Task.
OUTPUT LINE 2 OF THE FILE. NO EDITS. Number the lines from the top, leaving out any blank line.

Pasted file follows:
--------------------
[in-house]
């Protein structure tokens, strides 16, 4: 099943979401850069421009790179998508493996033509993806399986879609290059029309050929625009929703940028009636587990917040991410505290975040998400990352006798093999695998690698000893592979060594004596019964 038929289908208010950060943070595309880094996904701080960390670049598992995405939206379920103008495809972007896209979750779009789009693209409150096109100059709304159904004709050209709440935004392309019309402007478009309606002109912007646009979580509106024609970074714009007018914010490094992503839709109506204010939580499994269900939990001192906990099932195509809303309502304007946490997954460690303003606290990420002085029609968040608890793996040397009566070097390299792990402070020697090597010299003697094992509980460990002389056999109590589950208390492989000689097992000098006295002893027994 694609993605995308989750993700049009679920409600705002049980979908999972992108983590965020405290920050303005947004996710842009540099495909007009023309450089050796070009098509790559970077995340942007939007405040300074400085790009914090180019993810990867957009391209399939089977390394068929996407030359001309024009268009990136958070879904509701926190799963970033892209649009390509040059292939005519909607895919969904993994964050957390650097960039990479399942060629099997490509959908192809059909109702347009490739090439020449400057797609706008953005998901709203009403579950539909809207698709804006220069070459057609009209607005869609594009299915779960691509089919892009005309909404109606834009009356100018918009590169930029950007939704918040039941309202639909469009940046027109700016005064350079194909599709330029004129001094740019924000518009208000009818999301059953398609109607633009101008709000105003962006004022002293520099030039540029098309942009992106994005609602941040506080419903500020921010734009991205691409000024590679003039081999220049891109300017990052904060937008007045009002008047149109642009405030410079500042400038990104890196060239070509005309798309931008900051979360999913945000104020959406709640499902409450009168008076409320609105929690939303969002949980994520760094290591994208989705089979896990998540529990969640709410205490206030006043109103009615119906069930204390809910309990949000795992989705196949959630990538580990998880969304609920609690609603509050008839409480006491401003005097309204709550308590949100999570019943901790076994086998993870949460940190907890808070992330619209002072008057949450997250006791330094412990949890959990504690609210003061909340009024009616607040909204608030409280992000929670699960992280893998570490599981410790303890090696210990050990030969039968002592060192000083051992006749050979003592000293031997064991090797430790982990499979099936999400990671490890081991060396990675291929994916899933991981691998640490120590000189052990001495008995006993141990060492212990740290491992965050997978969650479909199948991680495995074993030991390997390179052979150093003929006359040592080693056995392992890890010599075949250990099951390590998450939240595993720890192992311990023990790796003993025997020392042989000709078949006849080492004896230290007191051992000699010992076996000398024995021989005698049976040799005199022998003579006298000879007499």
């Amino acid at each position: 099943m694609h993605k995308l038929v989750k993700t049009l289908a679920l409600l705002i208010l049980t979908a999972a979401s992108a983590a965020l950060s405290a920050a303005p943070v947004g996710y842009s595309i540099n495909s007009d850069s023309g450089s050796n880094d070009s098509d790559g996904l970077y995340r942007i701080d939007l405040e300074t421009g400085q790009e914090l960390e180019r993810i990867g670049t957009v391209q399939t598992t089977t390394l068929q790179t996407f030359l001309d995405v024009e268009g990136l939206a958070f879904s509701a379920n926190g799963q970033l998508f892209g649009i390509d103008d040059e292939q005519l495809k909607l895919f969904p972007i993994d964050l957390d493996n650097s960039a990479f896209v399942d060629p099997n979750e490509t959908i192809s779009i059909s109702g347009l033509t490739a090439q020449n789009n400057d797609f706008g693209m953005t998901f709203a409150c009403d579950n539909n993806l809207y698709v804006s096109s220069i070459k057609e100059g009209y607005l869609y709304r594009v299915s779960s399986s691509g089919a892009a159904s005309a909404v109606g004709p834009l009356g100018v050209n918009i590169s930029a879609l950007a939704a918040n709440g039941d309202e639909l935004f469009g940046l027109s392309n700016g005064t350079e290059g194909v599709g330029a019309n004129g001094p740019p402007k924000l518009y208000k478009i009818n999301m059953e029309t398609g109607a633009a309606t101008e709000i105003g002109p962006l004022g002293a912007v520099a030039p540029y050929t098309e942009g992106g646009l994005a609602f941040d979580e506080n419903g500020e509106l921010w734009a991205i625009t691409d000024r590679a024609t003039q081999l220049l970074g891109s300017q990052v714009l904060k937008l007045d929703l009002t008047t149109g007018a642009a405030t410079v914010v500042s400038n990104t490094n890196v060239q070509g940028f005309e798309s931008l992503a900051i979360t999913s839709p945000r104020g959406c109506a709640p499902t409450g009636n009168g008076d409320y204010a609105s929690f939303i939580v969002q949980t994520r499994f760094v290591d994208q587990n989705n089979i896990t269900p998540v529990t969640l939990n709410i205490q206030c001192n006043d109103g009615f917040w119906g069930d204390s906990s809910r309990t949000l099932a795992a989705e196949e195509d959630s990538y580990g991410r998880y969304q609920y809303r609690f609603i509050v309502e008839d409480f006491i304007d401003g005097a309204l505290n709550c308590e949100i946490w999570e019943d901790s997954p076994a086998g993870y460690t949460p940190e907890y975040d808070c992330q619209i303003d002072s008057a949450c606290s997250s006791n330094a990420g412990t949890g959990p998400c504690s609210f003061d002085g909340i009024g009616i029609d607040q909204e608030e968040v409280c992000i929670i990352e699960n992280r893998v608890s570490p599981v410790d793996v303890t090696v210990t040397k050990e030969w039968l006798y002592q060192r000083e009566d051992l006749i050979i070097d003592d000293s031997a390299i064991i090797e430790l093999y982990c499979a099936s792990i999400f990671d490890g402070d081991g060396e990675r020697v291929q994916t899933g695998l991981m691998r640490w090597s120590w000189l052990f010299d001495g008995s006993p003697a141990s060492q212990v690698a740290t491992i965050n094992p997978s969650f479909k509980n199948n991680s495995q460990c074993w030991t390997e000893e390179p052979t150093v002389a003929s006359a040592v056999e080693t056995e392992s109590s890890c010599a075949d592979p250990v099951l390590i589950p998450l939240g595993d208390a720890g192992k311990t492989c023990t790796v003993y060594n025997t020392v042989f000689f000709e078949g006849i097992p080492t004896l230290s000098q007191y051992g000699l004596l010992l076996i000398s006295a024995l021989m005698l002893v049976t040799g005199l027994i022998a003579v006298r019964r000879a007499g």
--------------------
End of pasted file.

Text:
């Protein structure tokens, strides 16, 4: 099943979401850069421009790179998508493996033509993806399986879609290059029309050929625009929703940028009636587990917040991410505290975040998400990352006798093999695998690698000893592979060594004596019964 038929289908208010950060943070595309880094996904701080960390670049598992995405939206379920103008495809972007896209979750779009789009693209409150096109100059709304159904004709050209709440935004392309019309402007478009309606002109912007646009979580509106024609970074714009007018914010490094992503839709109506204010939580499994269900939990001192906990099932195509809303309502304007946490997954460690303003606290990420002085029609968040608890793996040397009566070097390299792990402070020697090597010299003697094992509980460990002389056999109590589950208390492989000689097992000098006295002893027994 694609993605995308989750993700049009679920409600705002049980979908999972992108983590965020405290920050303005947004996710842009540099495909007009023309450089050796070009098509790559970077995340942007939007405040300074400085790009914090180019993810990867957009391209399939089977390394068929996407030359001309024009268009990136958070879904509701926190799963970033892209649009390509040059292939005519909607895919969904993994964050957390650097960039990479399942060629099997490509959908192809059909109702347009490739090439020449400057797609706008953005998901709203009403579950539909809207698709804006220069070459057609009209607005869609594009299915779960691509089919892009005309909404109606834009009356100018918009590169930029950007939704918040039941309202639909469009940046027109700016005064350079194909599709330029004129001094740019924000518009208000009818999301059953398609109607633009101008709000105003962006004022002293520099030039540029098309942009992106994005609602941040506080419903500020921010734009991205691409000024590679003039081999220049891109300017990052904060937008007045009002008047149109642009405030410079500042400038990104890196060239070509005309798309931008900051979360999913945000104020959406709640499902409450009168008076409320609105929690939303969002949980994520760094290591994208989705089979896990998540529990969640709410205490206030006043109103009615119906069930204390809910309990949000795992989705196949959630990538580990998880969304609920609690609603509050008839409480006491401003005097309204709550308590949100999570019943901790076994086998993870949460940190907890808070992330619209002072008057949450997250006791330094412990949890959990504690609210003061909340009024009616607040909204608030409280992000929670699960992280893998570490599981410790303890090696210990050990030969039968002592060192000083051992006749050979003592000293031997064991090797430790982990499979099936999400990671490890081991060396990675291929994916899933991981691998640490120590000189052990001495008995006993141990060492212990740290491992965050997978969650479909199948991680495995074993030991390997390179052979150093003929006359040592080693056995392992890890010599075949250990099951390590998450939240595993720890192992311990023990790796003993025997020392042989000709078949006849080492004896230290007191051992000699010992076996000398024995021989005698049976040799005199022998003579006298000879007499």